High-risk histologic endometrial cancer is a subtype of endometrial carcinoma and has a worse prognosis. The incidence of endometrial cancer increases annually, with a greater number of patients being diagnosed with high-risk histologic endometrial cancers. However, there has not been any major improvement to the 5-year survival rate and overall survival of patients, which is primarily attributable to the fact that patients with high-risk histology endometrial cancer being less and there is less related research available (10,11). In recent years, laparoscopic surgery has become a popular surgical method for endometrial cancer, and there is a trend towards replacing traditional open surgery. However, not all patients with endometrial cancer are suitable for laparoscopic surgery. Although our study is retrospective, it can help avoid subjective differences, such as the biases that exist with the way that doctors choose to operate.
We observed more advanced endometrial carcinosarcoma patients, but fewer of them were obese. There are also more advanced patients with UCS (12), UCCC, and UPSC. In this study, we showed that staging is an independent prognostic factor for high-risk endometrial carcinoma tissue types. This is attributable to two main factors. Firstly, preoperative and postoperative stages are inconsistent due to preoperative limitation in the uterus, postoperative limitations beyond the uterus, and distant metastasis, particularly in UCS (12), UCCC, and UPSC (10). Secondly, the symptoms and clinical manifestations are not specific (6), and imaging studies did not detect micrometastases. Therefore, there are more patients with these three types of advanced endometrial cancer, with significantly reduced survival rates and poor prognoses (12).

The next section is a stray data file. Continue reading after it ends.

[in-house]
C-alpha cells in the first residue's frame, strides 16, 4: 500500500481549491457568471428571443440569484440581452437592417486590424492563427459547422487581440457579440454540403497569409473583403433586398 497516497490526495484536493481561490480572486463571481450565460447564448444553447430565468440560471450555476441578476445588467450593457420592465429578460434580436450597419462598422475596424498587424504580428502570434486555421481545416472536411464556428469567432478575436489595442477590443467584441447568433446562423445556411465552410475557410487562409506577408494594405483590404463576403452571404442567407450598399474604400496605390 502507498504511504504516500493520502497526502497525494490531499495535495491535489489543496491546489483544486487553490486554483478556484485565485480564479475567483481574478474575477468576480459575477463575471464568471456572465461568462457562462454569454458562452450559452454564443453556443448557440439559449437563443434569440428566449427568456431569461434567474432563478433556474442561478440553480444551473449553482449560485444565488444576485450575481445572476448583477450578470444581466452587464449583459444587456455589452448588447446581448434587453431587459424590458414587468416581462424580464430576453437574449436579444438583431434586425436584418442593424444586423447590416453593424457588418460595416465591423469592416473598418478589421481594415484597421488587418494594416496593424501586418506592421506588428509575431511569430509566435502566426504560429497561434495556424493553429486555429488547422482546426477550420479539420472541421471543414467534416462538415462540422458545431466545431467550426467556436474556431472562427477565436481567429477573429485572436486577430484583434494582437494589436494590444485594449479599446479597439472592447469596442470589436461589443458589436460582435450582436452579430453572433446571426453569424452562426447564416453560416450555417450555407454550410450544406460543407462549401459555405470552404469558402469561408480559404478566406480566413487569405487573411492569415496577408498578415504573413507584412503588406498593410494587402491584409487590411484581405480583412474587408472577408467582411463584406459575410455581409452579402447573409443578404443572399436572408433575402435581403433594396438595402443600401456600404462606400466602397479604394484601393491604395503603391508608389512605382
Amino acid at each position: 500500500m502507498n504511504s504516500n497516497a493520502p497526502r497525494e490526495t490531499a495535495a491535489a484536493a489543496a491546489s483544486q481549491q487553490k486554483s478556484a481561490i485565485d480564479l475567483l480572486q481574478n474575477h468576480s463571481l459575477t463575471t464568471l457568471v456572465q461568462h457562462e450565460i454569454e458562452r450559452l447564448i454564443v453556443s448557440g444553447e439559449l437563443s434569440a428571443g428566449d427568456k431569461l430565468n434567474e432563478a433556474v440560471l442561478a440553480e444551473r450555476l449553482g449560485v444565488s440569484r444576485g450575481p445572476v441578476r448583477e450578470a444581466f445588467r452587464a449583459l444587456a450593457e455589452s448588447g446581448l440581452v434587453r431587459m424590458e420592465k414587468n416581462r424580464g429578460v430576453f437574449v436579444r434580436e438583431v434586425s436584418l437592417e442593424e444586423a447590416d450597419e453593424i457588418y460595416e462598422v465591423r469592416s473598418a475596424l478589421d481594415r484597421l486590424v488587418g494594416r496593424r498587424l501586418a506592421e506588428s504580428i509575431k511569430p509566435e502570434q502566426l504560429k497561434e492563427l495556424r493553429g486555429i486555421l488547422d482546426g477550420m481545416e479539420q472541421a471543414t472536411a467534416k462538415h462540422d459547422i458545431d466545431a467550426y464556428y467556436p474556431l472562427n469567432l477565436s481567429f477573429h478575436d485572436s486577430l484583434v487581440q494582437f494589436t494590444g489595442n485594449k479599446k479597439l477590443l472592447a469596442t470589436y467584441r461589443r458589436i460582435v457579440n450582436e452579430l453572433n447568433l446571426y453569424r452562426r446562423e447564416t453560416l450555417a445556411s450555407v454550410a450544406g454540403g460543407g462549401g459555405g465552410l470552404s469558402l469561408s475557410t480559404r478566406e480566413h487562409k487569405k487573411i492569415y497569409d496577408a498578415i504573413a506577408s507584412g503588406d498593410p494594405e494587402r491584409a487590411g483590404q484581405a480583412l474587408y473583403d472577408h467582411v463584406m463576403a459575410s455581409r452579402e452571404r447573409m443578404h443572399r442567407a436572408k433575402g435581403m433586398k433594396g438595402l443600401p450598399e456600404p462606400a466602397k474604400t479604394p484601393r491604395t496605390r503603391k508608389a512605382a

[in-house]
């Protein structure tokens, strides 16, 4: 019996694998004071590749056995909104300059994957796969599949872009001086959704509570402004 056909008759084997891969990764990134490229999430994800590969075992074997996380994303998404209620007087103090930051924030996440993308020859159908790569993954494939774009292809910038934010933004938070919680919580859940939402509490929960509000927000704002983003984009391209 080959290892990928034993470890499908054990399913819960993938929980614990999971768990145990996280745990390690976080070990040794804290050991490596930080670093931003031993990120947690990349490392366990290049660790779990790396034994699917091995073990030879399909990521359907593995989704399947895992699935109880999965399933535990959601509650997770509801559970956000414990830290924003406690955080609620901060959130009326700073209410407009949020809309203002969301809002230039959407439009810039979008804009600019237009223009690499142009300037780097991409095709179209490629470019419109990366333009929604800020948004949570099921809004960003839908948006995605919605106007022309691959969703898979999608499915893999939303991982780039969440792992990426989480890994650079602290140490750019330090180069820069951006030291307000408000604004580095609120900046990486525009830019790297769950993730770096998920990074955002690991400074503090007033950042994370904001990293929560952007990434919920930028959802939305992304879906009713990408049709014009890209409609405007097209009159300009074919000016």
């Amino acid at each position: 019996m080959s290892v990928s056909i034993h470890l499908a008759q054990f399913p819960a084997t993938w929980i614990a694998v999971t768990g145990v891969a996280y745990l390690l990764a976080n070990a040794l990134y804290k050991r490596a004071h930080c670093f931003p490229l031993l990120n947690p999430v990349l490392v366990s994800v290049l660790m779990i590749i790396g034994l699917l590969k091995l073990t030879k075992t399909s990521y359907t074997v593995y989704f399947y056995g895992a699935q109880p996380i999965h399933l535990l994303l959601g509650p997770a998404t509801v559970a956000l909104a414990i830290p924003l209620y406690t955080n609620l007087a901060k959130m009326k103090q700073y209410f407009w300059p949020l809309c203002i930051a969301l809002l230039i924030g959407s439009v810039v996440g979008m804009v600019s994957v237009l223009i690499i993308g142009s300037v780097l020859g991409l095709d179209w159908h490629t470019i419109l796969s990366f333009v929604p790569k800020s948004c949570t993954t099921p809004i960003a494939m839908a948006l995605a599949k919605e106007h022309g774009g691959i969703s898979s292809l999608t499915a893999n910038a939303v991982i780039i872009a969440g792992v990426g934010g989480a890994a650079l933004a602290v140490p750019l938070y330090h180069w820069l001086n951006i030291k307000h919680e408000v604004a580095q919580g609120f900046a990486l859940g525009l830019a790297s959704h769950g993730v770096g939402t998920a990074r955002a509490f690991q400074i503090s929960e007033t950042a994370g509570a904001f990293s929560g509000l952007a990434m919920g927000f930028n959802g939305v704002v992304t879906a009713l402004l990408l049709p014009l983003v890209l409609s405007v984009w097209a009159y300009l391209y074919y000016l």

It is well known that the initial treatment of tumor patients is critical. Although minimally invasive surgery for endometrial cancer offers shorter operation times, less blood loss, and shorter hospitalization times than open surgery, open surgery does not affect the later adjuvant treatment of patients. There was no significant difference in mean length of hospital stay (13). In this study, we focused on overall survival time and survival improvement. The operation methods and approaches were different, which meant that patients had different outcomes. Our study found that the survival rate of open surgery was higher than that of minimally invasive surgery among women with UCS, UCCC, and UPSC. In these patients, median and overall survival times were prolonged.